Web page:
Why it matters

Stating that the New York Department of Financial Services believes cybersecurity to be one of the most critical issues facing the financial world today, the agency sent a letter to state and federal regulators outlining potential new cybersecurity regulation requirements. The proposed regulations would require regulated entities to adopt cybersecurity policies with respect to their own operations as as well third-party service providers. The regulations would also require regulation entities to appoint a chief information security officer, conduct an annual security audit and immediately notify DFS of significant cybersecurity incidents.

In addition to outlining proposed regulations, the letter may signal DFS's expectations with respect to cybersecurity programs, even absent formal rulemaking.

Detailed discussion

Seeking regulatory convergence for potential new cybersecurity regulations, the New York Department of Financial Services (DFS), which regulates banks and insurance companies in the state, reached out to other financial services regulators in the financial services industry, including the Office of the Comptroller of the Currency, the Federal Reserve Board of Governors, the Securities and Exchange Commission, the Consumer Financial Protection Bureau, and the National Credit Union Administration, among others.

The announcement follows multiple DFS surveys concerning regulated banks and insurers to gain insight about their cybersecurity programs, costs, and future plans.

Encouraging other regulators to provide feedback and insight, the DFS set out the key regulatory proposals currently under consideration.

Cybersecurities Policies. Covered entities would be required to implement and maintain written cybersecurity policies and procedures addressing 12 areas: information security; data governance and classification; access controls and identity management; business continuity and disaster recovery planning and resources; capacity and performance planning; systems operations and availability concerns; systems and network security; systems and application development and quality assurance; physical security and environmental controls; customer data privacy; vendor and third-party service provider management; and incident response, including by setting clearly defined roles and decision-making authority.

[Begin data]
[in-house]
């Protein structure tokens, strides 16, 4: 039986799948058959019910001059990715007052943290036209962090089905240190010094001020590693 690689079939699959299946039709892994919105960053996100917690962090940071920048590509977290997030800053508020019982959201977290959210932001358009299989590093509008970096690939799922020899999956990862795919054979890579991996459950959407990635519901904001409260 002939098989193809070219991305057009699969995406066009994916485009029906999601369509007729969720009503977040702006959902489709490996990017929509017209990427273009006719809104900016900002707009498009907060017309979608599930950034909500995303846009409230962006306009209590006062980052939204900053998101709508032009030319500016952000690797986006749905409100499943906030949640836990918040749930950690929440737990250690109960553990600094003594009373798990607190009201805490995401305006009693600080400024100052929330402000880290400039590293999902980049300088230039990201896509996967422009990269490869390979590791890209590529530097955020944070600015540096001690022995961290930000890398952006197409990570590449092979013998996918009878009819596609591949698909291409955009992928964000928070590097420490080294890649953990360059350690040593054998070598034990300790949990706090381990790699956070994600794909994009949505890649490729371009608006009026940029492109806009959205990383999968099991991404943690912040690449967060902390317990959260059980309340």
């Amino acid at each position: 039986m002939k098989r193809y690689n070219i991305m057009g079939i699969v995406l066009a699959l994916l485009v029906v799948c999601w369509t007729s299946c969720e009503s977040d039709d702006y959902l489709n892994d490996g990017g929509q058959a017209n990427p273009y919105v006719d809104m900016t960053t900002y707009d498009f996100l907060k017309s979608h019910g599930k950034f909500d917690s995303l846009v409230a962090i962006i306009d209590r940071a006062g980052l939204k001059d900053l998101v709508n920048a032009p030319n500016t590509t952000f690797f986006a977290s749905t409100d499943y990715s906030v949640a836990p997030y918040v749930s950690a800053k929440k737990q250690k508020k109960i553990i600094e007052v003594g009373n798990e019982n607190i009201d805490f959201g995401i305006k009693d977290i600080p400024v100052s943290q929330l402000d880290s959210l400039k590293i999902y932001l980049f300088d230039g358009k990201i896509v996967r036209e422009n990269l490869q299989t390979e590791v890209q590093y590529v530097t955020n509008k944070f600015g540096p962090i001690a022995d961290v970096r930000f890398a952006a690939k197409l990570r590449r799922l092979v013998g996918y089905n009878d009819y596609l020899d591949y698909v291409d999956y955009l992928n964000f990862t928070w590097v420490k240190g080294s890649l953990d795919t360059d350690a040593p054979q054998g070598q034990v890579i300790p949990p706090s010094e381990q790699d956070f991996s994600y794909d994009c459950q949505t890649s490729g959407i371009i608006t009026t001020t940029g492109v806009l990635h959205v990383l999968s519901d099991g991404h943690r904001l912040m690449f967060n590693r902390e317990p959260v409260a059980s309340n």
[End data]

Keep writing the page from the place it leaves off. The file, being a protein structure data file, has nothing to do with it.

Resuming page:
Third-Party Providers. With regard to third-party service provider management, the DFS said that the written policies and procedures in this area would be required to include "internal requirements for minimum preferred terms to be included in contracts with third-party service providers." Provisions would cover topics such as the use of encryption to protect sensitive data in transit and at rest, the indemnification of the entity in the event of a cybersecurity incident that results in loss, and representations and warranties by the third-party vendor concerning information security.

Multifactor Authentication. In the letter, the DFS emphasized the importance of multifactor authentication: "The Department believes that any regulation that establishes cyber security program requirements for covered entities should also address the use of multi-factor authentication as it applies to (i) customer access to web applications that captures or displays confidential information; (ii) privileged access to database servers that allow access to confidential information; and (iii) any access to internal systems or data from an external network."

Other Requirements. The proposal contemplates that each covered entity would be required to designate a qualified employee to serve as Chief Information Security Officer, conduct annual testing and audits, and would need to immediately notify the DFS of any cybersecurity incident "that has a reasonable likelihood of materially affecting the normal operation of the entity."

To read the letter from the DFS, click here.